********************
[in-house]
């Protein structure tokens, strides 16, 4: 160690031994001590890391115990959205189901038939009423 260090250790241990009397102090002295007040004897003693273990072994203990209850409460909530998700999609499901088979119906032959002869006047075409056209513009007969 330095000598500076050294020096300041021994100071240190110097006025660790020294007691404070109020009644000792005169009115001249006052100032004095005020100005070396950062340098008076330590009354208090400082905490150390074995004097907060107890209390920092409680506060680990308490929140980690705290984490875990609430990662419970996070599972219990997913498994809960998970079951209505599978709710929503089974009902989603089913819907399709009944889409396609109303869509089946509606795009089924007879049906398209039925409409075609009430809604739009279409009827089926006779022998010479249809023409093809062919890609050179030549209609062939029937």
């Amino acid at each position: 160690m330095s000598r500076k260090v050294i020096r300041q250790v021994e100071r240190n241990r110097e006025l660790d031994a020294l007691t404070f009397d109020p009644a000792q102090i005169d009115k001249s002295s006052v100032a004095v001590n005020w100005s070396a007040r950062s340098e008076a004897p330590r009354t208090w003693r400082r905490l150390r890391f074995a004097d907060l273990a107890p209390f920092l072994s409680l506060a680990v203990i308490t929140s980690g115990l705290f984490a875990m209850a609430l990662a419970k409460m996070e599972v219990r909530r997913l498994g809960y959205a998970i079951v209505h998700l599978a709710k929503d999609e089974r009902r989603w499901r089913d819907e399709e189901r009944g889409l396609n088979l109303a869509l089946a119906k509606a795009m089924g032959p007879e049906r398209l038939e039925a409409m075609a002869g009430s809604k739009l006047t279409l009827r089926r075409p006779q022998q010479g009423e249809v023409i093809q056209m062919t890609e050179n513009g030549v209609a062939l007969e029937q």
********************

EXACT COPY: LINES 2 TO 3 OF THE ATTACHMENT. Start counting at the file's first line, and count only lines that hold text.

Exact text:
């Protein structure tokens, strides 16, 4: 160690031994001590890391115990959205189901038939009423 260090250790241990009397102090002295007040004897003693273990072994203990209850409460909530998700999609499901088979119906032959002869006047075409056209513009007969 330095000598500076050294020096300041021994100071240190110097006025660790020294007691404070109020009644000792005169009115001249006052100032004095005020100005070396950062340098008076330590009354208090400082905490150390074995004097907060107890209390920092409680506060680990308490929140980690705290984490875990609430990662419970996070599972219990997913498994809960998970079951209505599978709710929503089974009902989603089913819907399709009944889409396609109303869509089946509606795009089924007879049906398209039925409409075609009430809604739009279409009827089926006779022998010479249809023409093809062919890609050179030549209609062939029937």
């Amino acid at each position: 160690m330095s000598r500076k260090v050294i020096r300041q250790v021994e100071r240190n241990r110097e006025l660790d031994a020294l007691t404070f009397d109020p009644a000792q102090i005169d009115k001249s002295s006052v100032a004095v001590n005020w100005s070396a007040r950062s340098e008076a004897p330590r009354t208090w003693r400082r905490l150390r890391f074995a004097d907060l273990a107890p209390f920092l072994s409680l506060a680990v203990i308490t929140s980690g115990l705290f984490a875990m209850a609430l990662a419970k409460m996070e599972v219990r909530r997913l498994g809960y959205a998970i079951v209505h998700l599978a709710k929503d999609e089974r009902r989603w499901r089913d819907e399709e189901r009944g889409l396609n088979l109303a869509l089946a119906k509606a795009m089924g032959p007879e049906r398209l038939e039925a409409m075609a002869g009430s809604k739009l006047t279409l009827r089926r075409p006779q022998q010479g009423e249809v023409i093809q056209m062919t890609e050179n513009g030549v209609a062939l007969e029937q």